Hawkins woman gets two years in fake credit card scheme

Matthew Lane • Oct 29, 2019 at 7:00 PM

GREENEVILLE — A Church Hill woman who made fake credit and debit cards, then used them to purchase $48,000 in airline tickets for herself and dozens of other people, has been sentenced to two years in federal prison.

Leslie Danielle Bethea received the 24 month sentence last month in U.S. District Court in Greeneville. In addition to the prison sentence, Bethea was ordered to pay more than $85,000 in restitution.

Bethea was named in a 34-count sealed indictment last year, with prosecutors charging her with 28 counts of wire fraud, aggravated identify theft, conspiracy, trafficking and unlawful possession of counterfeit credit cards.

She pleaded guilty last December to one count each of wire fraud and conspiracy, facing up to 20 years in prison and a $250,000 fine.

Prosecutors say that from January 2016 through January 2018, Bethea stole the personal information of various people, made fake credit and debit cards and used them to make purchases at American Airlines, retail stores and restaurants.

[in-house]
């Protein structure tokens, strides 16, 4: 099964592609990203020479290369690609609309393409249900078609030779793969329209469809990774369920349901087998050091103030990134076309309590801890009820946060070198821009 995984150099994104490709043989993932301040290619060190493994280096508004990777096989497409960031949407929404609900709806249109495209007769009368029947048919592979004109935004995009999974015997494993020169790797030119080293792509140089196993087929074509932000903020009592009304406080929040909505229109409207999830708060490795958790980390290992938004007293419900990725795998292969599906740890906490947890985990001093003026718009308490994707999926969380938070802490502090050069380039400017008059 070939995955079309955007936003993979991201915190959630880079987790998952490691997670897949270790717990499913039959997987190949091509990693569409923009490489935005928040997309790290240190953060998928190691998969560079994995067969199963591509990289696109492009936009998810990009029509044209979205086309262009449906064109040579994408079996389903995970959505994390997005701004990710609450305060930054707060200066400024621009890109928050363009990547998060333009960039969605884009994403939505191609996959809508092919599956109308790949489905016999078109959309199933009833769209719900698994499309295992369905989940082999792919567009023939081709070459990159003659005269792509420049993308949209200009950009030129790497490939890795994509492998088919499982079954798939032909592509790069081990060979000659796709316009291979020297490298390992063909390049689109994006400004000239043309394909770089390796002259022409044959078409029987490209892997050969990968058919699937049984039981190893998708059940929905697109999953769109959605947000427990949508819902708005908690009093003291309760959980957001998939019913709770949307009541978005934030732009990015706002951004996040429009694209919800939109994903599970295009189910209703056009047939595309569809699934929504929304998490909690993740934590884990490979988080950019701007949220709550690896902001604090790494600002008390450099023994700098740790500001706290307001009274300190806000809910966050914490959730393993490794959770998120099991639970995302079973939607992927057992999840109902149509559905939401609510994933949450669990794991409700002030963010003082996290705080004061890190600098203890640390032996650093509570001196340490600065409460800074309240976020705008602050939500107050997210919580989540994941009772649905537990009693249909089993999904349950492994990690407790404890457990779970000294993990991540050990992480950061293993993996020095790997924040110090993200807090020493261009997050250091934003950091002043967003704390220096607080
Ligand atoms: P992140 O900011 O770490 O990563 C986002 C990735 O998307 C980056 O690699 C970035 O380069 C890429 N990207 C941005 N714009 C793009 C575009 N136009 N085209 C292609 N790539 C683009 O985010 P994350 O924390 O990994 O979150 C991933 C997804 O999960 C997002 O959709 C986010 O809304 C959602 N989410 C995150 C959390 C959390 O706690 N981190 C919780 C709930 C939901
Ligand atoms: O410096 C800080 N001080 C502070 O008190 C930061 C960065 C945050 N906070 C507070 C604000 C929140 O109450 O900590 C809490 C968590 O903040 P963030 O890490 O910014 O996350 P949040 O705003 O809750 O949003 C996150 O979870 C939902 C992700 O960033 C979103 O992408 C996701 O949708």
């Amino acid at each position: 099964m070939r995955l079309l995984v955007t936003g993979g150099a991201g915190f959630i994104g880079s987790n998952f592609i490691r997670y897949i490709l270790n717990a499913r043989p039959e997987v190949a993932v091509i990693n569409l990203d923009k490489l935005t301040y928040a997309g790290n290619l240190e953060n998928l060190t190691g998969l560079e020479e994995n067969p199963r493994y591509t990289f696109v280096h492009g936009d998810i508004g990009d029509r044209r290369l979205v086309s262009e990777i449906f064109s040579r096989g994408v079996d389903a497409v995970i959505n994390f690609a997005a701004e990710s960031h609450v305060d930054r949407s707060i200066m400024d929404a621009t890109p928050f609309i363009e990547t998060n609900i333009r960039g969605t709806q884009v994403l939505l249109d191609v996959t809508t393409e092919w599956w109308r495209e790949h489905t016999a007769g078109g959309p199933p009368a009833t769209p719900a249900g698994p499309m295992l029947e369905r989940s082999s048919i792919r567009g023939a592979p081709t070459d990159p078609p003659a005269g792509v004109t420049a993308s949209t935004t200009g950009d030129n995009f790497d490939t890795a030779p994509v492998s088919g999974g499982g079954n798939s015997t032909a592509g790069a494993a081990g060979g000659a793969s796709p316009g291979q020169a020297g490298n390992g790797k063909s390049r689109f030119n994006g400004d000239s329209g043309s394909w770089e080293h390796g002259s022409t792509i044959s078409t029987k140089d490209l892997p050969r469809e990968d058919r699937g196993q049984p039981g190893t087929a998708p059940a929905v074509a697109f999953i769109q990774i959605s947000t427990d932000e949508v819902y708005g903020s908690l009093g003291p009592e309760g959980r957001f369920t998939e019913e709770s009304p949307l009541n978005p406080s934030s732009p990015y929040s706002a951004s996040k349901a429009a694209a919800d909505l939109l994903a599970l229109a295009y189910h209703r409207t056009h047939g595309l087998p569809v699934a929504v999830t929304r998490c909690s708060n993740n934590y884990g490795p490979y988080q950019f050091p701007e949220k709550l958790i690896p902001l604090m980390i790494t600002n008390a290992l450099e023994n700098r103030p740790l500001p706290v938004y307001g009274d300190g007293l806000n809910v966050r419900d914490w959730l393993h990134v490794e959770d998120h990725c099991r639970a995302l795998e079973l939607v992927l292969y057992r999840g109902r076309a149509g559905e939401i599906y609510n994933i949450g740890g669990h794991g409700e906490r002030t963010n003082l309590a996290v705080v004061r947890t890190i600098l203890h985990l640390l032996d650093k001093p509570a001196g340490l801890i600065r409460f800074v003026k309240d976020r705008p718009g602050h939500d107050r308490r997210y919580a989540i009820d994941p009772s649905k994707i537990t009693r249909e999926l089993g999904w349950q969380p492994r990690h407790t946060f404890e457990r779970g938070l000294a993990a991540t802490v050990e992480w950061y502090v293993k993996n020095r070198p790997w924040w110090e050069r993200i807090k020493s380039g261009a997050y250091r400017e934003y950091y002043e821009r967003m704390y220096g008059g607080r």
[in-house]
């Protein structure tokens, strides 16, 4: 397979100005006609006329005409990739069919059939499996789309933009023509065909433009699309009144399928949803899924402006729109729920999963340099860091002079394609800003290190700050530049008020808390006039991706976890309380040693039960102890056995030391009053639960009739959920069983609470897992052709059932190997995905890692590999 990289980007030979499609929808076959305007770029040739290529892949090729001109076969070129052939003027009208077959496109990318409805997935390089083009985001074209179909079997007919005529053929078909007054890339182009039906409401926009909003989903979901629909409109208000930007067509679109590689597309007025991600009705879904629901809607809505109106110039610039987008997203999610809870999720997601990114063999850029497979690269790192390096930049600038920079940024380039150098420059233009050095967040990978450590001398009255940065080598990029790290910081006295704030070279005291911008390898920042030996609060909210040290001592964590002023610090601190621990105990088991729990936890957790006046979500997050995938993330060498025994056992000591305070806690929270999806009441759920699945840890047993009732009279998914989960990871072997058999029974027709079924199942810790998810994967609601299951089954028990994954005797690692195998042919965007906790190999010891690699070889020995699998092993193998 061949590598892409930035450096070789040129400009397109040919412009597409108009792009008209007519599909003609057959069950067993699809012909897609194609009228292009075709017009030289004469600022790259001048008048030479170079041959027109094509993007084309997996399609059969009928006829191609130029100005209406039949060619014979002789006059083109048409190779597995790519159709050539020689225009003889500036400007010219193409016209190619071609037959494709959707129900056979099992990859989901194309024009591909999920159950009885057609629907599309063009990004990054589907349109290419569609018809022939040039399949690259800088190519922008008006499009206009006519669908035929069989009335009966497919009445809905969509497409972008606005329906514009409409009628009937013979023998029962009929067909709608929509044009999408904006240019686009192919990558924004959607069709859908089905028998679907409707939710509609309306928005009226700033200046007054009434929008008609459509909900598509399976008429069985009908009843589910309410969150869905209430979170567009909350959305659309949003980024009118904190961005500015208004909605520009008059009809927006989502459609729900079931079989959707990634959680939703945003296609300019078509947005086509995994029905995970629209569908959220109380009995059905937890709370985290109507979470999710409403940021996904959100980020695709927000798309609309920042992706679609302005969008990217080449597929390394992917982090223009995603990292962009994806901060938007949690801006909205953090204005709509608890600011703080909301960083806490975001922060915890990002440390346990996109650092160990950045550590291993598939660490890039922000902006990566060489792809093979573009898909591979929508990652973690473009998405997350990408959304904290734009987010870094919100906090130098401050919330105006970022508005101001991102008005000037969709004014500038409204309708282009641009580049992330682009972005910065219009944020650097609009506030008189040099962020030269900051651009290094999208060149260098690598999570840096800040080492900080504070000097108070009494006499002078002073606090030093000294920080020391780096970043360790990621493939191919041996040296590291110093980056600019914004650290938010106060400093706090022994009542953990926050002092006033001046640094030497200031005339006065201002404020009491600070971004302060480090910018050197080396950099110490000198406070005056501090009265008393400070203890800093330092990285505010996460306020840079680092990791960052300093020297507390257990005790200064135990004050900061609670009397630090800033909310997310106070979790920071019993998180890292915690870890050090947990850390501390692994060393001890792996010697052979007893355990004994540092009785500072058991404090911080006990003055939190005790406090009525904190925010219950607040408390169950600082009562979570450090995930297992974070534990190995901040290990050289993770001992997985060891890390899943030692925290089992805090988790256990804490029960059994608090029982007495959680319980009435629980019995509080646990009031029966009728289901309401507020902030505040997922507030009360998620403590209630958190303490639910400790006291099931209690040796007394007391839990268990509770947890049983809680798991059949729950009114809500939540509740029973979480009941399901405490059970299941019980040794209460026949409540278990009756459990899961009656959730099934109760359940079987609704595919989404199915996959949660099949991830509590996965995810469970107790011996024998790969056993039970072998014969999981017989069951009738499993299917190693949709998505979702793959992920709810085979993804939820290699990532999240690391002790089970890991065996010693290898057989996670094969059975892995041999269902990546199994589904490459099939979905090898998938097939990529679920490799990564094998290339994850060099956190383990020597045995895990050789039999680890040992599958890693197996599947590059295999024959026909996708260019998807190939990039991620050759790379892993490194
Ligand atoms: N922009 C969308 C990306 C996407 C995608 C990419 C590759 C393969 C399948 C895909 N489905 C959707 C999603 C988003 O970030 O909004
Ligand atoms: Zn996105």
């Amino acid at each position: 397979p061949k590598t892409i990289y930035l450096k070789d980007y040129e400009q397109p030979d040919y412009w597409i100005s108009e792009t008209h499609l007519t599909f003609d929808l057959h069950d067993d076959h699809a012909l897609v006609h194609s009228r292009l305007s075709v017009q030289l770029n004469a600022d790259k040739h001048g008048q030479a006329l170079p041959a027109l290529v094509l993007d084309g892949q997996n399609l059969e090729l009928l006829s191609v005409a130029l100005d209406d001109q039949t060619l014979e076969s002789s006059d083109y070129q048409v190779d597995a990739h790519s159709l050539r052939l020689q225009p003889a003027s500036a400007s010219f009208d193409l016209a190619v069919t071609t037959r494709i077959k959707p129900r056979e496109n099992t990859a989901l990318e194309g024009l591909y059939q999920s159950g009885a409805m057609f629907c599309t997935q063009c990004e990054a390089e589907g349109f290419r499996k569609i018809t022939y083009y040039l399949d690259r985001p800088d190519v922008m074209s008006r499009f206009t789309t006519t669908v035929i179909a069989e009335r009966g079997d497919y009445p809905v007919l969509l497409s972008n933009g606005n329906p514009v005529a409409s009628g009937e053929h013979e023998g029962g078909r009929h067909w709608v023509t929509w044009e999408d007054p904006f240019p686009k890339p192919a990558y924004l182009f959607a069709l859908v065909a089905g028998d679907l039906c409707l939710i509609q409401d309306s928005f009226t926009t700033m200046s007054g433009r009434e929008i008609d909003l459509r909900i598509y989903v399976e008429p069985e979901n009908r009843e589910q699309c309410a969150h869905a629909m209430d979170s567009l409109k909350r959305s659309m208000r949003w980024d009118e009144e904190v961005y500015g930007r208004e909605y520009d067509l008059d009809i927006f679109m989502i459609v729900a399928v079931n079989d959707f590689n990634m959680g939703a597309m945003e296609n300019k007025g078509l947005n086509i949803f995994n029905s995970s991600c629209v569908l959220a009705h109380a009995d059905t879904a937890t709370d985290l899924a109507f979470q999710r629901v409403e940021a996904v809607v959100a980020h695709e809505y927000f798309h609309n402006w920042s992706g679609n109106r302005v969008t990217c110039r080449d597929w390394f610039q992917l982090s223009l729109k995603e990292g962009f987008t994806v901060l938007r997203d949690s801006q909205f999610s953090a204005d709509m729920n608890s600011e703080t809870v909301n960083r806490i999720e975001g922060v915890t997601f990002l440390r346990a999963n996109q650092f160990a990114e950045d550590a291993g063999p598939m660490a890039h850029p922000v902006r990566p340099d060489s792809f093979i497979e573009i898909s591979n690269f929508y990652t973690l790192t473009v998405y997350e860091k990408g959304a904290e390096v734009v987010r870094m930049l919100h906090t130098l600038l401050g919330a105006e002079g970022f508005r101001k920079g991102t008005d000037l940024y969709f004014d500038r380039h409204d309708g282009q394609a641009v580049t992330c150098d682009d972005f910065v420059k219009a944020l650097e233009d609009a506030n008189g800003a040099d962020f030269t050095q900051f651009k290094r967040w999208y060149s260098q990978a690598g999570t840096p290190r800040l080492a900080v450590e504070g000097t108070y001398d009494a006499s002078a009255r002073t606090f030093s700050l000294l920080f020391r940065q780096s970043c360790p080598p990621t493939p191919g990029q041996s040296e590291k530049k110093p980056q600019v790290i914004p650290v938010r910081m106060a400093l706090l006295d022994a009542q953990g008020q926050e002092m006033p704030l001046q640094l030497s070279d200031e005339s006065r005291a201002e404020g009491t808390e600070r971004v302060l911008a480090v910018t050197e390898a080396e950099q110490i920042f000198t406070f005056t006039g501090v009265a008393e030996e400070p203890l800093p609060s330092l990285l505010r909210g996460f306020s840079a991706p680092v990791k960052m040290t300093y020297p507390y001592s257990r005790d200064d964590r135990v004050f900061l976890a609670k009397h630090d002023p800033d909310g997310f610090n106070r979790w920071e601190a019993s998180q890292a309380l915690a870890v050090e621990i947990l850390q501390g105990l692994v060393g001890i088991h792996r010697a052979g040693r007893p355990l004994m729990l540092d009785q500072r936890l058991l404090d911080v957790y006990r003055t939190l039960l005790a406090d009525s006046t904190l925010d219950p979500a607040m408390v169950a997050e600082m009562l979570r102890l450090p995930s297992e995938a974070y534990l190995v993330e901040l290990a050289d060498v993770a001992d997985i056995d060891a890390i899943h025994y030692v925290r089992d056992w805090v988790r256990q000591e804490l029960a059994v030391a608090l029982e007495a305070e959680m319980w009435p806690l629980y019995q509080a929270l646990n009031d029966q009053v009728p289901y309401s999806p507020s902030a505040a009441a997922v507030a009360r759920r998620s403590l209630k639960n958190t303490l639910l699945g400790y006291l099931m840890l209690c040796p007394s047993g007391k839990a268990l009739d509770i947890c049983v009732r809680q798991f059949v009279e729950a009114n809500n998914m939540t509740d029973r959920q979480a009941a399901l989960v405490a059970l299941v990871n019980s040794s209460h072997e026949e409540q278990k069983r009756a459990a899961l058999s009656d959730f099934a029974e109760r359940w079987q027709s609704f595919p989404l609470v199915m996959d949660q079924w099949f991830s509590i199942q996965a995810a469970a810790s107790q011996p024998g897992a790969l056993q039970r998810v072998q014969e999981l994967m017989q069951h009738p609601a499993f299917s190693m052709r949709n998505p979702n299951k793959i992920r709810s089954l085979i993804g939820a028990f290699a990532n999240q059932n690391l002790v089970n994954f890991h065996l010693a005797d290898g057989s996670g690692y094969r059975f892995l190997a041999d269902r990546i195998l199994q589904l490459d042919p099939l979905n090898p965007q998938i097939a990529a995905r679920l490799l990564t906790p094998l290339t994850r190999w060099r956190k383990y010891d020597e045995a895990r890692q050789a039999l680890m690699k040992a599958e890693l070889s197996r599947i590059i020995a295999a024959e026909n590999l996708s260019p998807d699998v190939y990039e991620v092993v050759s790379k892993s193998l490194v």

The indictment outlines the alleged scheme as follows:

— Bethea purchased blank plastic credit and debit cards with embedded magnetic strips from the Internet.

— She then illegally obtained personal information (names, dates of birth, Social Security numbers) from various people.

— Prosecutors say Bethea used an embossing machine to stamp the fronts of the fake cards with the names of people who would later present them to merchants.

— The magnetic strips on the reverse side of the cards were then re-coded with legitimate card numbers.

This allowed Bethea and others to make credit and debit cards that were not immediately rejected by merchants, the indictment states.

In 2017, from January to May, Bethea used the fake cards to purchase $48,000 in airline tickets from American Airlines. The fraud involved more than 100 transactions for dozens of people, including Bethea, prosecutors say.

The flights to more than a dozen major cities were arranged through various travel websites.

Prosecutors say Bethea also obtained information from numerous legitimate Morgan Chase bank customers, using it in dozens of transactions to buy $7,900 in goods and services. Merchants included hotels, restaurants, retail and furniture stores and service businesses, like travel and nails.

Finally — according to the plea agreement — Bethea filed false income tax returns with the IRS in 2016 and 2017, claiming $35,700 in fraudulent returns.